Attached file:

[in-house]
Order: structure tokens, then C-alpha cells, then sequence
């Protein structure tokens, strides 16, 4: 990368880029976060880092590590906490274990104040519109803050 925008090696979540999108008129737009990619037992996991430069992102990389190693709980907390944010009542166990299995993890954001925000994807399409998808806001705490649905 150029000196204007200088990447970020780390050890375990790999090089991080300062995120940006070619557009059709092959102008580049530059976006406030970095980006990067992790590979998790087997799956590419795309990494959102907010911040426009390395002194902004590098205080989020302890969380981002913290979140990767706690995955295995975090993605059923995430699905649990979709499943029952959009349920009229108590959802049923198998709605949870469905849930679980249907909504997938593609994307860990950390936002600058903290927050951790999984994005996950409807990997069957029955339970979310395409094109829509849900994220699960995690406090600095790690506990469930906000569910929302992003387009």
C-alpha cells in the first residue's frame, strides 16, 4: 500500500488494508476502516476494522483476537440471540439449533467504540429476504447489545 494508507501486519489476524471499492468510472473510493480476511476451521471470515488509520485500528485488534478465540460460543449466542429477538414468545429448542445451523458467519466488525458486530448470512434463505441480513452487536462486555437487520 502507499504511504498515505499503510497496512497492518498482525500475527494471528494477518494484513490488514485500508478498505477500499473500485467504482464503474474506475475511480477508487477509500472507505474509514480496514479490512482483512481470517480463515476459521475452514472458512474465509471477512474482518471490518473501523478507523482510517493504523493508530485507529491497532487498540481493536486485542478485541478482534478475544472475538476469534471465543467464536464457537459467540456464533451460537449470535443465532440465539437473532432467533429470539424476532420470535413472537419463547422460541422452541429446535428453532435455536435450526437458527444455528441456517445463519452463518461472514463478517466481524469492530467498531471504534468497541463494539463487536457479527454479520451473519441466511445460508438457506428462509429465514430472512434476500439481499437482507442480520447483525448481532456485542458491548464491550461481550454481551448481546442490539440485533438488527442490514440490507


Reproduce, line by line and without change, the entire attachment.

[in-house]
Order: structure tokens, then C-alpha cells, then sequence
């Protein structure tokens, strides 16, 4: 990368880029976060880092590590906490274990104040519109803050 925008090696979540999108008129737009990619037992996991430069992102990389190693709980907390944010009542166990299995993890954001925000994807399409998808806001705490649905 150029000196204007200088990447970020780390050890375990790999090089991080300062995120940006070619557009059709092959102008580049530059976006406030970095980006990067992790590979998790087997799956590419795309990494959102907010911040426009390395002194902004590098205080989020302890969380981002913290979140990767706690995955295995975090993605059923995430699905649990979709499943029952959009349920009229108590959802049923198998709605949870469905849930679980249907909504997938593609994307860990950390936002600058903290927050951790999984994005996950409807990997069957029955339970979310395409094109829509849900994220699960995690406090600095790690506990469930906000569910929302992003387009």
C-alpha cells in the first residue's frame, strides 16, 4: 500500500488494508476502516476494522483476537440471540439449533467504540429476504447489545 494508507501486519489476524471499492468510472473510493480476511476451521471470515488509520485500528485488534478465540460460543449466542429477538414468545429448542445451523458467519466488525458486530448470512434463505441480513452487536462486555437487520 502507499504511504498515505499503510497496512497492518498482525500475527494471528494477518494484513490488514485500508478498505477500499473500485467504482464503474474506475475511480477508487477509500472507505474509514480496514479490512482483512481470517480463515476459521475452514472458512474465509471477512474482518471490518473501523478507523482510517493504523493508530485507529491497532487498540481493536486485542478485541478482534478475544472475538476469534471465543467464536464457537459467540456464533451460537449470535443465532440465539437473532432467533429470539424476532420470535413472537419463547422460541422452541429446535428453532435455536435450526437458527444455528441456517445463519452463518461472514463478517466481524469492530467498531471504534468497541463494539463487536457479527454479520451473519441466511445460508438457506428462509429465514430472512434476500439481499437482507442480520447483525448481532456485542458491548464491550461481550454481551448481546442490539440485533438488527442490514440490507